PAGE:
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I would like to protect an MCU from 12V being shorted either to IO or it's 5V supply.

This is very similar to the question asked by kamil here: How to protect microcontroller board 1-wire from accidental +12V connection? with the addition of protecting a 5V line as well.

I've come up with the following circuit (starting from Brendon Simpson's fantastic answer) but would like to know if it will work or there are better designs. I suspect that D3 may not be necessary and I don't know whether the placement of the R2 current limiting resistor will interfere with the operation of D2.

From my reading of the PSMF010X data sheet, at 12V R2 will allow 400mA which cause it to trip. And since we should never normally draw anything like 100mA on the 12V line the PSMF010X should reset on it's own after the short condition is removed. This also protects the power supply if 12V is shorted to ground.

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Background: We use 1-wire sensors on fairly long run of up to around 500m. Due to the 5V supply dropping too much over this length to power the pressure sensors connected to the 1-wire boards, we also use a 12V line with an LDO (LP2950) at each sensor to provide them with a solid 5V input.

As we use 4 core cable we also pass 5V out on the remaining core so that we can use it to power less sensitive devices like DS18B20 temperature sensors without the need of an LDO.

As our original 1-wire master devices are no longer available to us I have been experimenting with using an ESP8266 MCU with a 5V level shifter as a master with great success. My only real concern is damage due to the 12V line being shorted to any of the other wires when sensors are being installed or due to some damage to the cables.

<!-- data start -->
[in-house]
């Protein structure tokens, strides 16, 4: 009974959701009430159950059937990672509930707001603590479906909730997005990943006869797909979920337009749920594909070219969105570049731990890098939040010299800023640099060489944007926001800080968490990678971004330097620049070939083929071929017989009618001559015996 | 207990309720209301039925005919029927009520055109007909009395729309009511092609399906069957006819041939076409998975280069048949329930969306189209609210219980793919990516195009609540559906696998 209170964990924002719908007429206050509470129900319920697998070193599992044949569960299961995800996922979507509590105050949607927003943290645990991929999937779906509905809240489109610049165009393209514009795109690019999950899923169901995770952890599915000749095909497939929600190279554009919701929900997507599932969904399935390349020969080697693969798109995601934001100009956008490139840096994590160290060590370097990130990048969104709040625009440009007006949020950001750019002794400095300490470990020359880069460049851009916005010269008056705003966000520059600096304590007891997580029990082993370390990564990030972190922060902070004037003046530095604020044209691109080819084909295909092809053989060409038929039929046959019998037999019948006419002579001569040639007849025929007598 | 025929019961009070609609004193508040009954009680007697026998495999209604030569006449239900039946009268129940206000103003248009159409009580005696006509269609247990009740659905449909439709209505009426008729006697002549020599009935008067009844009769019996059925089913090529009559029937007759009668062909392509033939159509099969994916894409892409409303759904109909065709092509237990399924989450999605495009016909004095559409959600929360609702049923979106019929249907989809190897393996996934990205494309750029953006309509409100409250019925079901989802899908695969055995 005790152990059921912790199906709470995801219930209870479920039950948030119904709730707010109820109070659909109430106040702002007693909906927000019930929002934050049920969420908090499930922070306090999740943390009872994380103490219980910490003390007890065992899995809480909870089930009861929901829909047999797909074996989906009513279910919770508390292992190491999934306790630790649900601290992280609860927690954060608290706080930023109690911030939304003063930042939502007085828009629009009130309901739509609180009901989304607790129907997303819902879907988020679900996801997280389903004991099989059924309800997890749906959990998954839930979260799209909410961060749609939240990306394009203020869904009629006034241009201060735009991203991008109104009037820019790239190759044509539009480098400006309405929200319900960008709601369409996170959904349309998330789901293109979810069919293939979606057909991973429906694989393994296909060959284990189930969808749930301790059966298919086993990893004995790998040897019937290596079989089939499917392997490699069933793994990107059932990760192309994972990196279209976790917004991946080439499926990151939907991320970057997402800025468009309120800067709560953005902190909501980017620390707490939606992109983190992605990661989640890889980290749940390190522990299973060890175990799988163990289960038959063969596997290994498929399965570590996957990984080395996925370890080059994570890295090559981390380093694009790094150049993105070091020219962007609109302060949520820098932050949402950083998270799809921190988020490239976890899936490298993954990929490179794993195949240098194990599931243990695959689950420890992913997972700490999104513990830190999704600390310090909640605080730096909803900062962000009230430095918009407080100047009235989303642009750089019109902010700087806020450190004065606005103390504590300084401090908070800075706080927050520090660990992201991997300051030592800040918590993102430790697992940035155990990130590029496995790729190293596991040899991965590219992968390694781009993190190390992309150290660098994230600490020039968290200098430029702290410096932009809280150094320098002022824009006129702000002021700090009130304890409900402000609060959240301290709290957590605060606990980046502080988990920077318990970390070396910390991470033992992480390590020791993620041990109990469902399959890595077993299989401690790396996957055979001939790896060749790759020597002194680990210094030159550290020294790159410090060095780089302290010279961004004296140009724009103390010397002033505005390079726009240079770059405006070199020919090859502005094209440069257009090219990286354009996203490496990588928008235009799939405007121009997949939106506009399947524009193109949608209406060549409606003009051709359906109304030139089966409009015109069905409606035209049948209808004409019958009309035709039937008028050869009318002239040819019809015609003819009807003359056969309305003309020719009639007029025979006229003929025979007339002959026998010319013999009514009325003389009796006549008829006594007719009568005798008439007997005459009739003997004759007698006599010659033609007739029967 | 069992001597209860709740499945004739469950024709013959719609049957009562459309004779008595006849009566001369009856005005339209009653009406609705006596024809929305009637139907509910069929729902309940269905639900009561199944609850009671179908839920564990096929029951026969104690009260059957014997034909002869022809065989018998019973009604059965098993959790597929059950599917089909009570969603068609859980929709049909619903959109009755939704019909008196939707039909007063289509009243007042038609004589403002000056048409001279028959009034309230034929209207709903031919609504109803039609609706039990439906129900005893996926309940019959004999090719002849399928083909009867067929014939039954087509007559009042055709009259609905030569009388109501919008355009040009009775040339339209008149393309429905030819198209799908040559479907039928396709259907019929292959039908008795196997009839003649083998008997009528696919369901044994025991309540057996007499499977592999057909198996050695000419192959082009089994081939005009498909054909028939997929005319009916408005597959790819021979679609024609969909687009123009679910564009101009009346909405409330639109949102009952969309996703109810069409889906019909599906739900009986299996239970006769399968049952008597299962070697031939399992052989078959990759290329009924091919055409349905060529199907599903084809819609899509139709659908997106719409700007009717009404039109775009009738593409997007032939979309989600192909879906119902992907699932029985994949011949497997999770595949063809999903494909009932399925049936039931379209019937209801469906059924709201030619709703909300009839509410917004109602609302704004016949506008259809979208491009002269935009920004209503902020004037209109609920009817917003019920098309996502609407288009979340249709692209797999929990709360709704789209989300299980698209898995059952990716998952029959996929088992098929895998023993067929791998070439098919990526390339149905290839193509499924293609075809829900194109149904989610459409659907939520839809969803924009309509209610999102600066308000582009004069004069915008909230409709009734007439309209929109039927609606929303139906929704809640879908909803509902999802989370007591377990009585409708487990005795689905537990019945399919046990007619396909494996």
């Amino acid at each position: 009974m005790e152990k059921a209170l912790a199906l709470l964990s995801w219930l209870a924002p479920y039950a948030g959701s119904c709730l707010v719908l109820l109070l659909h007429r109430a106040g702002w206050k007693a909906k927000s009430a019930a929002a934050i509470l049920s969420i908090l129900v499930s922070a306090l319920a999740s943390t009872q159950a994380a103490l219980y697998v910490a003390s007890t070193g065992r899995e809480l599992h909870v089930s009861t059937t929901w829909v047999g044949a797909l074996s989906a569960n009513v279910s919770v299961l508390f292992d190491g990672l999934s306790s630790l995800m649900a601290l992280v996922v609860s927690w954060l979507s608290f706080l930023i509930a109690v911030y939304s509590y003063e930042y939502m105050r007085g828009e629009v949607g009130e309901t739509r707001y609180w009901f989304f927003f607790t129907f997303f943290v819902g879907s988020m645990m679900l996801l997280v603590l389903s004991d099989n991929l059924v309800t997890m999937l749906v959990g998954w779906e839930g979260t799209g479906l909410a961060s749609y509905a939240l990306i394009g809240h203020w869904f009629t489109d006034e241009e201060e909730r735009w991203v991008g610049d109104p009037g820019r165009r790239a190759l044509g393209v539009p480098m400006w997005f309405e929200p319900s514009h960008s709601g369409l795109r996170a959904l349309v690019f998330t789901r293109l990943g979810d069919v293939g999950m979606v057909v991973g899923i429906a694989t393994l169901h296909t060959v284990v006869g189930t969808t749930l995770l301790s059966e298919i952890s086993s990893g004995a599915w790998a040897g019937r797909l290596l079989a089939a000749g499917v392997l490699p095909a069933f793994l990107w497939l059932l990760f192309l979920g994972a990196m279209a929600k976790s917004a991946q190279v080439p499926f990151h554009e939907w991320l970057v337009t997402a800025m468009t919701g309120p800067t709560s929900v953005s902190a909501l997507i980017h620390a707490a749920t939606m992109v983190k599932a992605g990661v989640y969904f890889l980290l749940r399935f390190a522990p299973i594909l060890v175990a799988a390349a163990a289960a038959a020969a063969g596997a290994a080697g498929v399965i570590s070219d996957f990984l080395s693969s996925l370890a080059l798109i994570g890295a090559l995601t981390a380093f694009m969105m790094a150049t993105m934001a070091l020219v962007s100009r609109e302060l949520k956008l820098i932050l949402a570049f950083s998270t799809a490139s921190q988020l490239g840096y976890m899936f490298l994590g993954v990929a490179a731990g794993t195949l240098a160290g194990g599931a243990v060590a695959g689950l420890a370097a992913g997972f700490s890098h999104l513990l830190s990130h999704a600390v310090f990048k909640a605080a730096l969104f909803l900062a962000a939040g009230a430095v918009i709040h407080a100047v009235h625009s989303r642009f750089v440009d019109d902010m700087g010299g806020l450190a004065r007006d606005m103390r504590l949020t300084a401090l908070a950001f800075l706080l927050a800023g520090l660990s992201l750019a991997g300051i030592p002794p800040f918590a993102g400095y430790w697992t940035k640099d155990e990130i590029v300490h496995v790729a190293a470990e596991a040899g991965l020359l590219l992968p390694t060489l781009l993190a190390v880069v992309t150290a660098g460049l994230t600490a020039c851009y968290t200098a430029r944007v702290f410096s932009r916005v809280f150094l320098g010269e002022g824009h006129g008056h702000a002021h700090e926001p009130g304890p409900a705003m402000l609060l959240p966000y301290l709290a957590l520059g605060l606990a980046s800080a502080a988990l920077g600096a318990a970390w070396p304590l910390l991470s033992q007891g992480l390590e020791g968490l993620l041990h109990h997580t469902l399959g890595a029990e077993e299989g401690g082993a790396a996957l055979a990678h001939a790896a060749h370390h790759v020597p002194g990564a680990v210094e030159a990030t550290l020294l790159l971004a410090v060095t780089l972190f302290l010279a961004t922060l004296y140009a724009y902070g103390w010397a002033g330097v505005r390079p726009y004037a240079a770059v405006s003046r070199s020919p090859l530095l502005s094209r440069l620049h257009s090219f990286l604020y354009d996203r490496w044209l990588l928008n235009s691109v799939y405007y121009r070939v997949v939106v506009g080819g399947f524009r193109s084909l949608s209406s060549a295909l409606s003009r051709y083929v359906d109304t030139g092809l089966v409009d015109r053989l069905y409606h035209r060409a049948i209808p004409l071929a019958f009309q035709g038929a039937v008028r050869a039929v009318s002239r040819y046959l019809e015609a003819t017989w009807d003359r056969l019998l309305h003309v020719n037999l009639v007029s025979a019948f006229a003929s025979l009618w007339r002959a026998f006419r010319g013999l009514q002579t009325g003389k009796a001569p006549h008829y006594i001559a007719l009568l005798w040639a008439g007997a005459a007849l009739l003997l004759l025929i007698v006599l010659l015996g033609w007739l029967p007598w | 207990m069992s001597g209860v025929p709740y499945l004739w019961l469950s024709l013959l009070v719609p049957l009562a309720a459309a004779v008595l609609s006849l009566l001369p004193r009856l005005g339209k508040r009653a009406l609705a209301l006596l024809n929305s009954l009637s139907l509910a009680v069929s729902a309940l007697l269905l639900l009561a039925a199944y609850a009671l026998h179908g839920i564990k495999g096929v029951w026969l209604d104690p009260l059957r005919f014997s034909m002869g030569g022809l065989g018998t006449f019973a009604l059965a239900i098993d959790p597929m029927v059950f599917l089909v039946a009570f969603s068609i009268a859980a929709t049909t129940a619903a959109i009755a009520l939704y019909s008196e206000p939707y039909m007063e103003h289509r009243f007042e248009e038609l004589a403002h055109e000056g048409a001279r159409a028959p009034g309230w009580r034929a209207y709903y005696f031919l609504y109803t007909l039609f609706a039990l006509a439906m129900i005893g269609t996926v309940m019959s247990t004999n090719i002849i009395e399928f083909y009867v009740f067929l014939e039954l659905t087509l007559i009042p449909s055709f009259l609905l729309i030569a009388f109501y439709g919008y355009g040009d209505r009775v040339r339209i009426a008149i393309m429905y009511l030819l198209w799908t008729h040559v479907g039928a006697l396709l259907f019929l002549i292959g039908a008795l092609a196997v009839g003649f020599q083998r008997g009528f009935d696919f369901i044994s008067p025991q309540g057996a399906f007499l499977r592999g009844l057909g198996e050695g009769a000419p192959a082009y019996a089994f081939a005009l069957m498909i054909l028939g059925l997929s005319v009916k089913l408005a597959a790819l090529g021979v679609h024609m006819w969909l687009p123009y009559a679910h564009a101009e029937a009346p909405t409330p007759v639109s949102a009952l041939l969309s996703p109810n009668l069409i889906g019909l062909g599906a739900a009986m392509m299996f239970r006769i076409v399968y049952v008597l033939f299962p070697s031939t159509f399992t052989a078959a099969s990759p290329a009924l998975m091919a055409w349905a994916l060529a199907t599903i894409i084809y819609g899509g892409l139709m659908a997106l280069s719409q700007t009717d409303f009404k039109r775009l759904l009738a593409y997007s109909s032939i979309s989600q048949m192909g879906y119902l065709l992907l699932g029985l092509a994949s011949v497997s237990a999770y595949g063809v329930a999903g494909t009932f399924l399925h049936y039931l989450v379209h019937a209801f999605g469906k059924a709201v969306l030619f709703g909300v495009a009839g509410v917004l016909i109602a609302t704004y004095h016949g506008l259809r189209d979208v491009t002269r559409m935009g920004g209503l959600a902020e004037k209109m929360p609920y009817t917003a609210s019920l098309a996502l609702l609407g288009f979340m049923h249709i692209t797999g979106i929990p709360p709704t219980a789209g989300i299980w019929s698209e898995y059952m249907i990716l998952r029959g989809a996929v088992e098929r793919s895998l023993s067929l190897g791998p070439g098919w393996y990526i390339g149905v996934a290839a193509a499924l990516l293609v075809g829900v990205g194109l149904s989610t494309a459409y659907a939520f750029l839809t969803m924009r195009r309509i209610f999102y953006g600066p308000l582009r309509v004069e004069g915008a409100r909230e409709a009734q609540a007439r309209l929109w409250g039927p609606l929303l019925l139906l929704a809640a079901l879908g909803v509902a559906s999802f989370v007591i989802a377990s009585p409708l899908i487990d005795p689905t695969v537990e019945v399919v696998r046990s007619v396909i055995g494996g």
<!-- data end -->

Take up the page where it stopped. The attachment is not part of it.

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  • \$\begingroup\$ That is not what shorted means. \$\endgroup\$ – Passerby Aug 20 '17 at 4:39
  • \$\begingroup\$ D3 is there to make sure only 5V passes through to 5V IN. It is a 5V schottkey diode, and in that configuration will only pass through 5V, dropping the rest as heat. \$\endgroup\$ – Passerby Aug 20 '17 at 4:42
  • \$\begingroup\$ It's part of the protection you want. \$\endgroup\$ – Passerby Aug 20 '17 at 4:48
  • \$\begingroup\$ My apologies, I think I may not have been clear. I'm wanting to protect against the 12V wire being shorted to the 5V or DQ wire. This could happen when someone is changing a faulty sensor, or when something chews through the cable. \$\endgroup\$ – Andrew Radke Aug 20 '17 at 6:19
  • \$\begingroup\$ I put D3 there to stop anything feeding back into the 5V supply and chose the BAT754 over the BAT54 for it's lower forward voltage drop. I wanted to know if it's necessary at all considering D2 and R2. Will these two stop the 5V line going higher anyway? And getting rid of D3 would remove the voltage drop across it keeping 5V_out closer to 5V, or does D3 keeping the voltage after it just below 5V actually help because 4.6-4.8V is below the 5V trip point of D2? \$\endgroup\$ – Andrew Radke Aug 20 '17 at 6:28

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